Patrick Rall's picture

Why the new Buick Verano is more than just a rebadged Chevy Cruze

When the 2012 Buick Verano was unveiled at the 2011 Detroit Auto Show, the industry was introduced to the second use of the platform first seen for the new Chevrolet Cruze but the Verano is far more than just a rebadged Cruze.
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General Motors has been criticized in the past for doing too much platform sharing, with the same basic vehicles with different badges offered across a variety of product lines. Many attribute simple rebadging to the demise of the Pontiac and Oldsmobile brands but this practice allows for costs associated with platform development to be spread across multiple vehicles - thus allowing for lower overall vehicle costs. The problem is that when there isn’t enough effort put into differentiating the vehicles sharing a common platform and sheet metal, you often see one vehicle suffer since consumers can get the same vehicle from another brand. However, with the 2012 Buick Verano, General Motors shows that they have learned a lesson from their past mistakes as the Cruze-based Buick bares very little resemblance to the Chevy with which it shares a great many components.

Along the front end of the 2012 Verano, the lower fascia openings including the foglights are similar to the 2011 Chevrolet Cruze but that is where the similarities up front come to an end. The larger, chrome grill of the Verano is vastly different from the two-piece grill from the Cruze and where the Chevy has an angular, almost squared off hood the Verano features long, flowing lines and the now-familiar hood vents similar to what we see on the popular new LaCrosse.

The greenhouse (between the wheels) of the two vehicles are very similar but thanks to the amount of differentiation in the front and rear, when you look at the 2012 Verano the phrase “rebadged Chevy Cruze” never comes to mind. The front end is very distinctly Buick, as the Verano wears the brand styling very well but out back, the new compact sedan gets its own unique rearend treatment. Where the Cruze wears large, rounded taillights the 2012 Verano has sharp, angular tail lights with chrome “eyebrows” accenting both sides. The rear fascia of the Verano houses the license plate in an indentation that flows out to the face of the rear bumper, leaving the area between the taillights smooth while the Cruze has the license plate mounted on the rear face of the trunk. Even the rear glass and trunklid are changed, as the Buick compact sports a rounded rear window with the trunklid reflecting that rounding, while the Cruze has a very square rear window and trunk opening.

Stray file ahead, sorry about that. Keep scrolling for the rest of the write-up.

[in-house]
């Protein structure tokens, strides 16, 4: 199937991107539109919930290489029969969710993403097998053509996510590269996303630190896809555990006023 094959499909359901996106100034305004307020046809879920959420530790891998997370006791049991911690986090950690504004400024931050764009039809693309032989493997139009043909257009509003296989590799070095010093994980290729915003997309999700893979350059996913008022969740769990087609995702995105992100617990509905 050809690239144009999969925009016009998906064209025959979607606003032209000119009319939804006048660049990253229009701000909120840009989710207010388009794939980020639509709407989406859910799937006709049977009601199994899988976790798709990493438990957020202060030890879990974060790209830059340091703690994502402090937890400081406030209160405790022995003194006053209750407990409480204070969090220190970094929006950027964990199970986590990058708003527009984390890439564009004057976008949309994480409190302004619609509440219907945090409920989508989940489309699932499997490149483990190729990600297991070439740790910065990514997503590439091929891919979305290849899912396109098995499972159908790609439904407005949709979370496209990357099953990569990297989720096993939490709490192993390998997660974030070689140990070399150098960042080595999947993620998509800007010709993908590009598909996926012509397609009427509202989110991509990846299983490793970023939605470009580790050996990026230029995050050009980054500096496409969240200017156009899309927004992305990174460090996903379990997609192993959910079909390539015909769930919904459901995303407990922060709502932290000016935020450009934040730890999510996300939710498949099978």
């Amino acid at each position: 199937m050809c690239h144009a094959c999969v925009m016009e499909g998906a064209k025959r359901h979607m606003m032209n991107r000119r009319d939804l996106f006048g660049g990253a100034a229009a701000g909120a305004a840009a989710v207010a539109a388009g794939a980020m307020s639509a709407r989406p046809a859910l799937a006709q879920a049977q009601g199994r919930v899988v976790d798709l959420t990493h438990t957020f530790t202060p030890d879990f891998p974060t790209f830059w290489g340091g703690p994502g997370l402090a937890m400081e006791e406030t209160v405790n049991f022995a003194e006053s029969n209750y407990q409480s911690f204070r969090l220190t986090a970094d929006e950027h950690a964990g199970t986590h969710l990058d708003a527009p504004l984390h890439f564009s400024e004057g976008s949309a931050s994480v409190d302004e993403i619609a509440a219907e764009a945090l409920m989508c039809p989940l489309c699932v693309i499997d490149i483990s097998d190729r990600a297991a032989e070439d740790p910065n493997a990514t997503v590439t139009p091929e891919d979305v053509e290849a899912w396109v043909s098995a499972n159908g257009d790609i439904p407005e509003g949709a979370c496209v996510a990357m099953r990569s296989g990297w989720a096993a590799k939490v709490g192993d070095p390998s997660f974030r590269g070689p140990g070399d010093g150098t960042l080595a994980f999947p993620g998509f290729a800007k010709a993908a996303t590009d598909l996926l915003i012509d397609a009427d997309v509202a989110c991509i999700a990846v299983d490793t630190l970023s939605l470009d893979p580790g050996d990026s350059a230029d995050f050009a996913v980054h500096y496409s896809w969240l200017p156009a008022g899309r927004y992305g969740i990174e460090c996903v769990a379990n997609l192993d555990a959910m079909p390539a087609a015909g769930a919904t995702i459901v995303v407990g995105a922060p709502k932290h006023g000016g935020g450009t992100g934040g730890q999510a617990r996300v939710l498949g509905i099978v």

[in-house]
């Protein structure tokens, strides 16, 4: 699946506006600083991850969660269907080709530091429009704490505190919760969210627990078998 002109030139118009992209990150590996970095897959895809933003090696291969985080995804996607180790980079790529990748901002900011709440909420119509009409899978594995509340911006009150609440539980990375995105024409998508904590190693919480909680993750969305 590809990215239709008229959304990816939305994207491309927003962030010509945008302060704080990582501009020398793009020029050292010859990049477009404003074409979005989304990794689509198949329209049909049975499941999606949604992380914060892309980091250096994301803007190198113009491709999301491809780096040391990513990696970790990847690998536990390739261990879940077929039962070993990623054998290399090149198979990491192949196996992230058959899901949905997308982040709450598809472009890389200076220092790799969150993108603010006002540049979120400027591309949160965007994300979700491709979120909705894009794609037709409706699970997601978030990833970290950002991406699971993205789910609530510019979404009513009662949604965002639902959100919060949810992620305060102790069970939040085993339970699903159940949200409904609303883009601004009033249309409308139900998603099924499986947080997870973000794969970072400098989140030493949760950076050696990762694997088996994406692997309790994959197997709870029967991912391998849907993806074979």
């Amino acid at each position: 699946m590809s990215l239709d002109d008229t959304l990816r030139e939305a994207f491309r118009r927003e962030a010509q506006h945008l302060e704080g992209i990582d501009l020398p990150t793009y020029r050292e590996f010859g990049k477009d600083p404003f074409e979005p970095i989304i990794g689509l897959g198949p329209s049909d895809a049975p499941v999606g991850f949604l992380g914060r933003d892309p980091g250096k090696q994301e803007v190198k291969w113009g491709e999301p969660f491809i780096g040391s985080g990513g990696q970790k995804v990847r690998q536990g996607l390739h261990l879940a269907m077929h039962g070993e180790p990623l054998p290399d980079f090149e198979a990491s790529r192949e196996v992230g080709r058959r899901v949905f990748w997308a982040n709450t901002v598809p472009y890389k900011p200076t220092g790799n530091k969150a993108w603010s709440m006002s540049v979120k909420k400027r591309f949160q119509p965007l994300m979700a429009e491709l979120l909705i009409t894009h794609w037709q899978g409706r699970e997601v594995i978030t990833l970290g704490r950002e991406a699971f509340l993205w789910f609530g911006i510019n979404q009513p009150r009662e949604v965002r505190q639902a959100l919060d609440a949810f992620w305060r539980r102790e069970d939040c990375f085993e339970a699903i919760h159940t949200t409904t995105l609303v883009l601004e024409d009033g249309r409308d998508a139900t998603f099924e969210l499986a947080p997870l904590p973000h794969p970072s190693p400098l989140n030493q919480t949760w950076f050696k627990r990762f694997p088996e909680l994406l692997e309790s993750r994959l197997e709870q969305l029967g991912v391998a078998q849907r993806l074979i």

Inside, there is no question that the 2012 Buick Verano is not a rebadged Chevy Cruze, as the compact Buick brings the same luxurious fit and finish that we find in the LaCrosse and new Regal. Don’t get me wrong - I enjoyed my time in the 2011 Cruze and found the interior to be very comfortable for such an affordable car but the Verano takes it to the next level. The materials are far more plush and comfortable with soft touch surfaces scattered throughout the interior finished in the same colors as the soft leather seating surfaces. Like the Regal and LaCrosse, the new Verano will feature a state of the art sound system with a large touch screen display.

Thanks to the model on stage at the 2011 Detroit Auto Show, we know that a manual transmission will be offered on more than just the base model of the 2012 Verano. For the Chevy Cruze, the manual transmission is only available on the entry-level base model and adding any significant options to the Cruze requires you to step up in trimlines - and away from the fun of a manual transmission. The manual transmission being offered in multiple trimlines I likely attributed to the fact that the Verano will not share engine option with the Cruze, as the 1.4 and 1.8 liter engines from the Chevy won’t be seeing any time in the new luxury compact Buick. The only engine mentioned right now for the Verano is the 2.4L 4-cylinder engine found in the Buick Regal, putting out 177hp and 170lb-ft of torque but there is a rumor that we will see a GS model, sharing the 220hp turbocharged mill from the new Regal GS.

Overall, while the 2012 Buick Verano shares a platform and side-lines with the 2011 Chevy Cruze, changes made to the front, rear, interior and underhood areas allow this new Buick to easily set itself apart from the compact Chevy. Check out the gallery below for a closer look at the 2012 Buick Verano from the 2011 Detroit Auto Show!

Other Buick News:
Buick To Create GS Version of Verano
Buick Bringing Compact Luxury Verano to the Detroit Auto Show
GM invests in Powermat to eliminate power cords in vehicles


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